Lin-Manuel Miranda’s hip-hop broadway musical Hamilton is one of the biggest crossover success stories in recent memory, and everyone’s going crazy for its stunning music, compelling narrative, and diverse cast. The musical is about the rise of founding father Alexander Hamilton, from impoverished immigrant, to George Washington’s right hand man, to his downfall following America’s first major sex scandal.
If you’ve spun that record a million times already --- or, I guess, streamed it on Spotify a bunch --- and you’re still not satisfied, we’ve got five of the best independent comics that can meet your cravings for more great entertainment in the Hamilton mold.
The Humble Bundle's biweekly book sales have become a bit of a risky proposition for people on the lookout for cheap comics. On the one hand, you can get a whole bunch of stuff for whatever price you want to pay, with more content unlocked at a still-pretty-low price of $15, and you get to support a charity while you're at it. On the other hand, sometimes you end up reading a bunch of Transformers comics for the next six months.
Really, though, it's almost always worth looking into, and the bundle that launched this week is no exception. The theme is comics based on music, and for $15, you can grab the first volume of The Wicked + The Divine, Phonogram, Nowhere Men, Hip Hop Family Tree, and more.
The 27th Annual Will Eisner Comic Industry Awards took place at the Indigo Ballroom at the Hilton Bayfront San Diego on Friday night, and it was a great night for diversity, for women in comics, for comics aimed at a younger audience, and for the future of the industry.
Ed Piskor's Hip-Hop Family Tree, the ongoing hip-hop-history series from Fantagraphics that has til now come out on an irregular schedule, will this August become the first monthly series published by the company. Both written and drawn by Piskor, each volume of the series has traced a few years in the history of hi-hop, covering the rise of performers including Run DMC and Grandmaster Flash and the Furious Five.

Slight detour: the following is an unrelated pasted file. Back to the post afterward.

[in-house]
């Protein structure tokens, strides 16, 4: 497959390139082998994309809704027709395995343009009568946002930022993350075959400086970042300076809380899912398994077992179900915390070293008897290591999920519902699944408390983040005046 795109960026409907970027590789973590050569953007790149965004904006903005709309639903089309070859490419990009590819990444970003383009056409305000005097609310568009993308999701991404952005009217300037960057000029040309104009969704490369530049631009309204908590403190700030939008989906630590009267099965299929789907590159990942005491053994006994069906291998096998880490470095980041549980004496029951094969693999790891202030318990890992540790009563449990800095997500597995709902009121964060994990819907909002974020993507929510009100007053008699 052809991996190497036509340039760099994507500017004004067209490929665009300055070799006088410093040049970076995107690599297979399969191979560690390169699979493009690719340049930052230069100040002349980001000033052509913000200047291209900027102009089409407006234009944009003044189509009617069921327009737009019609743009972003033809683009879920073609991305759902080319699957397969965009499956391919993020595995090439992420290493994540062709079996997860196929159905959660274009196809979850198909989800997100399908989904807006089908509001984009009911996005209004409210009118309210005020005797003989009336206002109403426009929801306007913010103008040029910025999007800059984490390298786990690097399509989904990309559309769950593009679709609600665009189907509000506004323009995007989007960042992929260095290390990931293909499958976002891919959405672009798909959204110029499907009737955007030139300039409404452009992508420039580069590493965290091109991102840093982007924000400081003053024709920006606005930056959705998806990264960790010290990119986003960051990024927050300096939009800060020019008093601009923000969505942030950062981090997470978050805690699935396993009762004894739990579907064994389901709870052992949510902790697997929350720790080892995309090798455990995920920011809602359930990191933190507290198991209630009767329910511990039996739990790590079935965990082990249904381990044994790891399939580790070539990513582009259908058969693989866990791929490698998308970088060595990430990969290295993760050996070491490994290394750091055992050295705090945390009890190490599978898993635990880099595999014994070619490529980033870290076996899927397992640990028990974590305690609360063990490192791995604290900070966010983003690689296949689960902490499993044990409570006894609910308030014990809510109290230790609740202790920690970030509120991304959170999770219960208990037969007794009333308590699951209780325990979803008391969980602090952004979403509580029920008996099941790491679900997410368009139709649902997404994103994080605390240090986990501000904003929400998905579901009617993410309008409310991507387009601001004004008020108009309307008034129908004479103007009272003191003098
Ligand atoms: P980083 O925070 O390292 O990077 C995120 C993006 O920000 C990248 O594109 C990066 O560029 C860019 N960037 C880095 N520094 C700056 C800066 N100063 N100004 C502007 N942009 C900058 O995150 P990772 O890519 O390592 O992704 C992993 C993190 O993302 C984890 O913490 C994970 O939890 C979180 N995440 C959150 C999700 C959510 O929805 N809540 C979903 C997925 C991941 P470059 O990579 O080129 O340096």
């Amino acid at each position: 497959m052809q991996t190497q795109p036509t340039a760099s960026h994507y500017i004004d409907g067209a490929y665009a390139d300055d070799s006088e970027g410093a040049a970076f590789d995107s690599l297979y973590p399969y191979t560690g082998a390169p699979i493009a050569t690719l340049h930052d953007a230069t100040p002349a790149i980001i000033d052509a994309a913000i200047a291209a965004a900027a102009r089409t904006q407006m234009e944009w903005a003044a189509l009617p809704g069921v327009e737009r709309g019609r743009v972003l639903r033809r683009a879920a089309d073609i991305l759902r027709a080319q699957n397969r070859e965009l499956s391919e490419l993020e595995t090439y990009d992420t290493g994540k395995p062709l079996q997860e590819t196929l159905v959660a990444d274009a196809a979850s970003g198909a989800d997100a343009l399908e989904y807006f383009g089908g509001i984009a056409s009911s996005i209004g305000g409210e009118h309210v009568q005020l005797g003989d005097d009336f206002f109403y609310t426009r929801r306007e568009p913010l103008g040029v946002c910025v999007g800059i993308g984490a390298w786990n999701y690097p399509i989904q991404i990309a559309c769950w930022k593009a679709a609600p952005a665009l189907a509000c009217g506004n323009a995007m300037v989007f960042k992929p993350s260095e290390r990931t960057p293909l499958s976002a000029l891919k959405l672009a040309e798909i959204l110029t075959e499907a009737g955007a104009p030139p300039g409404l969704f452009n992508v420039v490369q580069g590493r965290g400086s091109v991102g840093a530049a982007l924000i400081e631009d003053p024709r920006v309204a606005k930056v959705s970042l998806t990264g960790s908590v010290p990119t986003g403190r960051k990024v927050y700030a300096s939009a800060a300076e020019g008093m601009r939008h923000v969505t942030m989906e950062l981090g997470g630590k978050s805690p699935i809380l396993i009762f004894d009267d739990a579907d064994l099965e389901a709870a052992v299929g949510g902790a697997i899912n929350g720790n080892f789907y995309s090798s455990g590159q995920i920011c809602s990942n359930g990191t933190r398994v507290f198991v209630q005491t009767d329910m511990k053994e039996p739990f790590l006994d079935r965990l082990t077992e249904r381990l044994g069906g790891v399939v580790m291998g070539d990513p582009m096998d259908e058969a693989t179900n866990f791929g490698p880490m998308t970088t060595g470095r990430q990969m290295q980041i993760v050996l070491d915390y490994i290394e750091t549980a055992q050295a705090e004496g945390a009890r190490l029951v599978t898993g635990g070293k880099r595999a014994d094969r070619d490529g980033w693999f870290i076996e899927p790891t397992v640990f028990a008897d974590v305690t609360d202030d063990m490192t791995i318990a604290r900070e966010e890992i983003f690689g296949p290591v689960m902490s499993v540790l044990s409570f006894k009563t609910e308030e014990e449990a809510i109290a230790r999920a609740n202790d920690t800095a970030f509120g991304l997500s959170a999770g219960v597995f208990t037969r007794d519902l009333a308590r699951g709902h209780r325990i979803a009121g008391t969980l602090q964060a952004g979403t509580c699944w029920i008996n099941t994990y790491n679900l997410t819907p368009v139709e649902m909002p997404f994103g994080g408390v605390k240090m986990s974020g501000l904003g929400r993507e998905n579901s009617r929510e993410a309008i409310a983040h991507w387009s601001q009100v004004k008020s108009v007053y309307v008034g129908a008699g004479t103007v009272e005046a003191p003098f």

Graphic novelist Ed Piskor grew up in Pittsburgh at the intersection of hip-hop and comics.
That's one of the takeaways from the mini-documentary that accompanied a recent profile of the Hip-Hop Family Tree creator in Pittsburgh Magazine. In it, Piskor visits his childhood home -- now totally dilapidated and overgrown -- and finds his old sketches on the walls. He talks about the playgrounds nearby where hip-hop found a footing in Pittsburgh, and visits the comic shop that helped launch his career.
Ed Piskor has been having a good year. His hacker culture graphic novel telling the story of Kevin "Boingthump" Phenicle, Wizzywig, was nominated for an Eisner Award for the cartoonist's distinctive book design, and was recently translated into a handsome French-language edition from Dargaud. Piskor also became the second recipient of the Columbus Museum of Art and Thurber House 2013 Graphic Novelist Residency. On November 2, Fantagraphics will release the first print edition in a series collecting the artist's widely-read webcomic, Hip Hop Family Tree, which chronicles the history of Hip Hop's most influential artists. ComicsAlliance contributor Tom Scioli got in touch with the artist to discuss his work, his approach to creating comics and more. You can read the full interview, after the jump.
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